The beauty of Chattahoochee River is commemorated in the epic poem "The Song of the Chattahoochee" (1877) by the noted Georgian poet Sidney Lanier. Lake Lanier on the Chattahoochee is named for him.

Several lakes, including Lake Lanier, the Walter F. George Lake, the West Point Lake, the George W. Andrews Lake, and others are controlled by the U.S. Army Corps of Engineers, providing hydroelectricity, flood control, domestic & industrial water, recreation, and river barge navigation. The Georgia Power Company also owns a small series of dams along the middle portion of the river (the Columbus area) between West Point Lake and Lake Walter F. George. Several smaller and older lakes and dams also provide these services on a much smaller and more localized scale, including Bull Sluice Lake, which is held by Morgan Falls Dam. This dam was built by the Georgia Railway and Power Company in 1902 to provide electric power for the antique Atlanta trolley system, long since replaced by other forms of transportation.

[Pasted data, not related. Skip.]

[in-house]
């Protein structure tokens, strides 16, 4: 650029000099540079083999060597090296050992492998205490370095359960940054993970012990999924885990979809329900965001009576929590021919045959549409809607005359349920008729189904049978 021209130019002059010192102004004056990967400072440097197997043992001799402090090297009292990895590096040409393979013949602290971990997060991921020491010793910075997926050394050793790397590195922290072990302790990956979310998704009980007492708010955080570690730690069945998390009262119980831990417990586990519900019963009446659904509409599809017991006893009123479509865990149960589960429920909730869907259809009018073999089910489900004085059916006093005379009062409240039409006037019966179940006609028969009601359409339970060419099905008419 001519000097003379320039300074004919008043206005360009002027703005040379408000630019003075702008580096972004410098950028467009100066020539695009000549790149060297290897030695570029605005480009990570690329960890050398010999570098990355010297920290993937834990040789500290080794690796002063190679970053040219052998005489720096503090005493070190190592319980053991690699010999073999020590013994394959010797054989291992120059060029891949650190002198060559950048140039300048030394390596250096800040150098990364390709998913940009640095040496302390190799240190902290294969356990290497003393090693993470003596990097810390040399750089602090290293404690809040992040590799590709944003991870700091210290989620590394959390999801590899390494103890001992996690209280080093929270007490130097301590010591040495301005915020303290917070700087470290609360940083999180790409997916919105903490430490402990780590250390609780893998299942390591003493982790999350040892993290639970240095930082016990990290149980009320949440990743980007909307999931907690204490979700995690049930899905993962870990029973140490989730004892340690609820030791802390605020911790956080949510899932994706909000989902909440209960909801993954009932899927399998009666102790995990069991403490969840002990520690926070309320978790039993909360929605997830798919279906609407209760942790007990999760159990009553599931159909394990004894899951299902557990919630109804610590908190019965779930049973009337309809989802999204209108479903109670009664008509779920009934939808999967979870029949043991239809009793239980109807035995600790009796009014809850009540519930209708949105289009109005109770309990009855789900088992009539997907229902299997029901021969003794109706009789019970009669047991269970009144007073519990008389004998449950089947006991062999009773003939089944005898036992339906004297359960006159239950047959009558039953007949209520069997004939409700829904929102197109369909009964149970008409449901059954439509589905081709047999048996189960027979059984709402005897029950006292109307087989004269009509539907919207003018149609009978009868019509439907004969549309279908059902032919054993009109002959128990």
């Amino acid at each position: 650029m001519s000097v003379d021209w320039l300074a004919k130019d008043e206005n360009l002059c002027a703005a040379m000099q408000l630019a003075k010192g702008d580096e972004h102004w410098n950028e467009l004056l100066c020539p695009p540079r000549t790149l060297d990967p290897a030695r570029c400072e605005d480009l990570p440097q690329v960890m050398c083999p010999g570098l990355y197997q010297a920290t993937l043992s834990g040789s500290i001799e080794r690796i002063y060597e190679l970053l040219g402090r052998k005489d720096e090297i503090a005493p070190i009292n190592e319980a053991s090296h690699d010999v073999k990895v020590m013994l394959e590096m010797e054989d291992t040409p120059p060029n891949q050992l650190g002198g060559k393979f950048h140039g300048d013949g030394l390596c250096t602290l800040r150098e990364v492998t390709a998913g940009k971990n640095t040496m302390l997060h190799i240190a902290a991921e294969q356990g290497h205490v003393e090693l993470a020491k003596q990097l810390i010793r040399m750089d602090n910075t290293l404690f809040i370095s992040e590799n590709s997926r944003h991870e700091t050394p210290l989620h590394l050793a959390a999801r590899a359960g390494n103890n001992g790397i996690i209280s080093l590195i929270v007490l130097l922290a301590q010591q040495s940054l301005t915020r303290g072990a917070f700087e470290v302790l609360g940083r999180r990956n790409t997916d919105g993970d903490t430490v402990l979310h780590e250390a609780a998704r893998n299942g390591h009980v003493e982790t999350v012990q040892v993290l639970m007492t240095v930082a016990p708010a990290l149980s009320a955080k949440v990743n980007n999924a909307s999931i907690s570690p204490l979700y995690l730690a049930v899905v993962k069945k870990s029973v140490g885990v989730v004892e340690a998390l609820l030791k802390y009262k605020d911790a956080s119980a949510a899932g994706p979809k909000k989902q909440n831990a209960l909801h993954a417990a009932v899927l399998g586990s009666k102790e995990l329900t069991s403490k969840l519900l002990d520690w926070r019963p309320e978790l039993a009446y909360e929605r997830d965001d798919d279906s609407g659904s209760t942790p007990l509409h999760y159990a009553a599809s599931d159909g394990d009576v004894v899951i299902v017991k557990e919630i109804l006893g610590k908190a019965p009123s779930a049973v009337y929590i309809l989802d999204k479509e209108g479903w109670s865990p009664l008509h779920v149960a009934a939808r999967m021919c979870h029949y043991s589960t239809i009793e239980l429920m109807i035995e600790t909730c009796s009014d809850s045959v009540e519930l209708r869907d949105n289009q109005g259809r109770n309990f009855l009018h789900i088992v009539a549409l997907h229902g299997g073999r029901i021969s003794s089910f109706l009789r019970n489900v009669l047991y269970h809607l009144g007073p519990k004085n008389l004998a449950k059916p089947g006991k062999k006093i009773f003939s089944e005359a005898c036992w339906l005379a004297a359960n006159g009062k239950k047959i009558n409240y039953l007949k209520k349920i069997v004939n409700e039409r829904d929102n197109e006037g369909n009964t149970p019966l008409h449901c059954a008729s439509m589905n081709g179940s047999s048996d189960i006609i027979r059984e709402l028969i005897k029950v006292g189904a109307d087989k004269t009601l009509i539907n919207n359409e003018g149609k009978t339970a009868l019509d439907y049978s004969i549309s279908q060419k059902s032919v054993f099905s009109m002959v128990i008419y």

At various points, the Chattahoochee serves as the boundary between several counties and cities, as well as forming the lower half of the boundary between Alabama and Georgia.

Within Georgia, it divides:

Atlanta itself is built upon the crest of a large ridge, rather than on the river proper. This has contributed to keeping much of the natural scenic beauty of the section that runs through metropolitan Atlanta safe. Other sections of the river bank north of the metropolis are protected by the boundaries of the Chattahoochee River National Recreation Area[1] which is spread across several disconnected areas.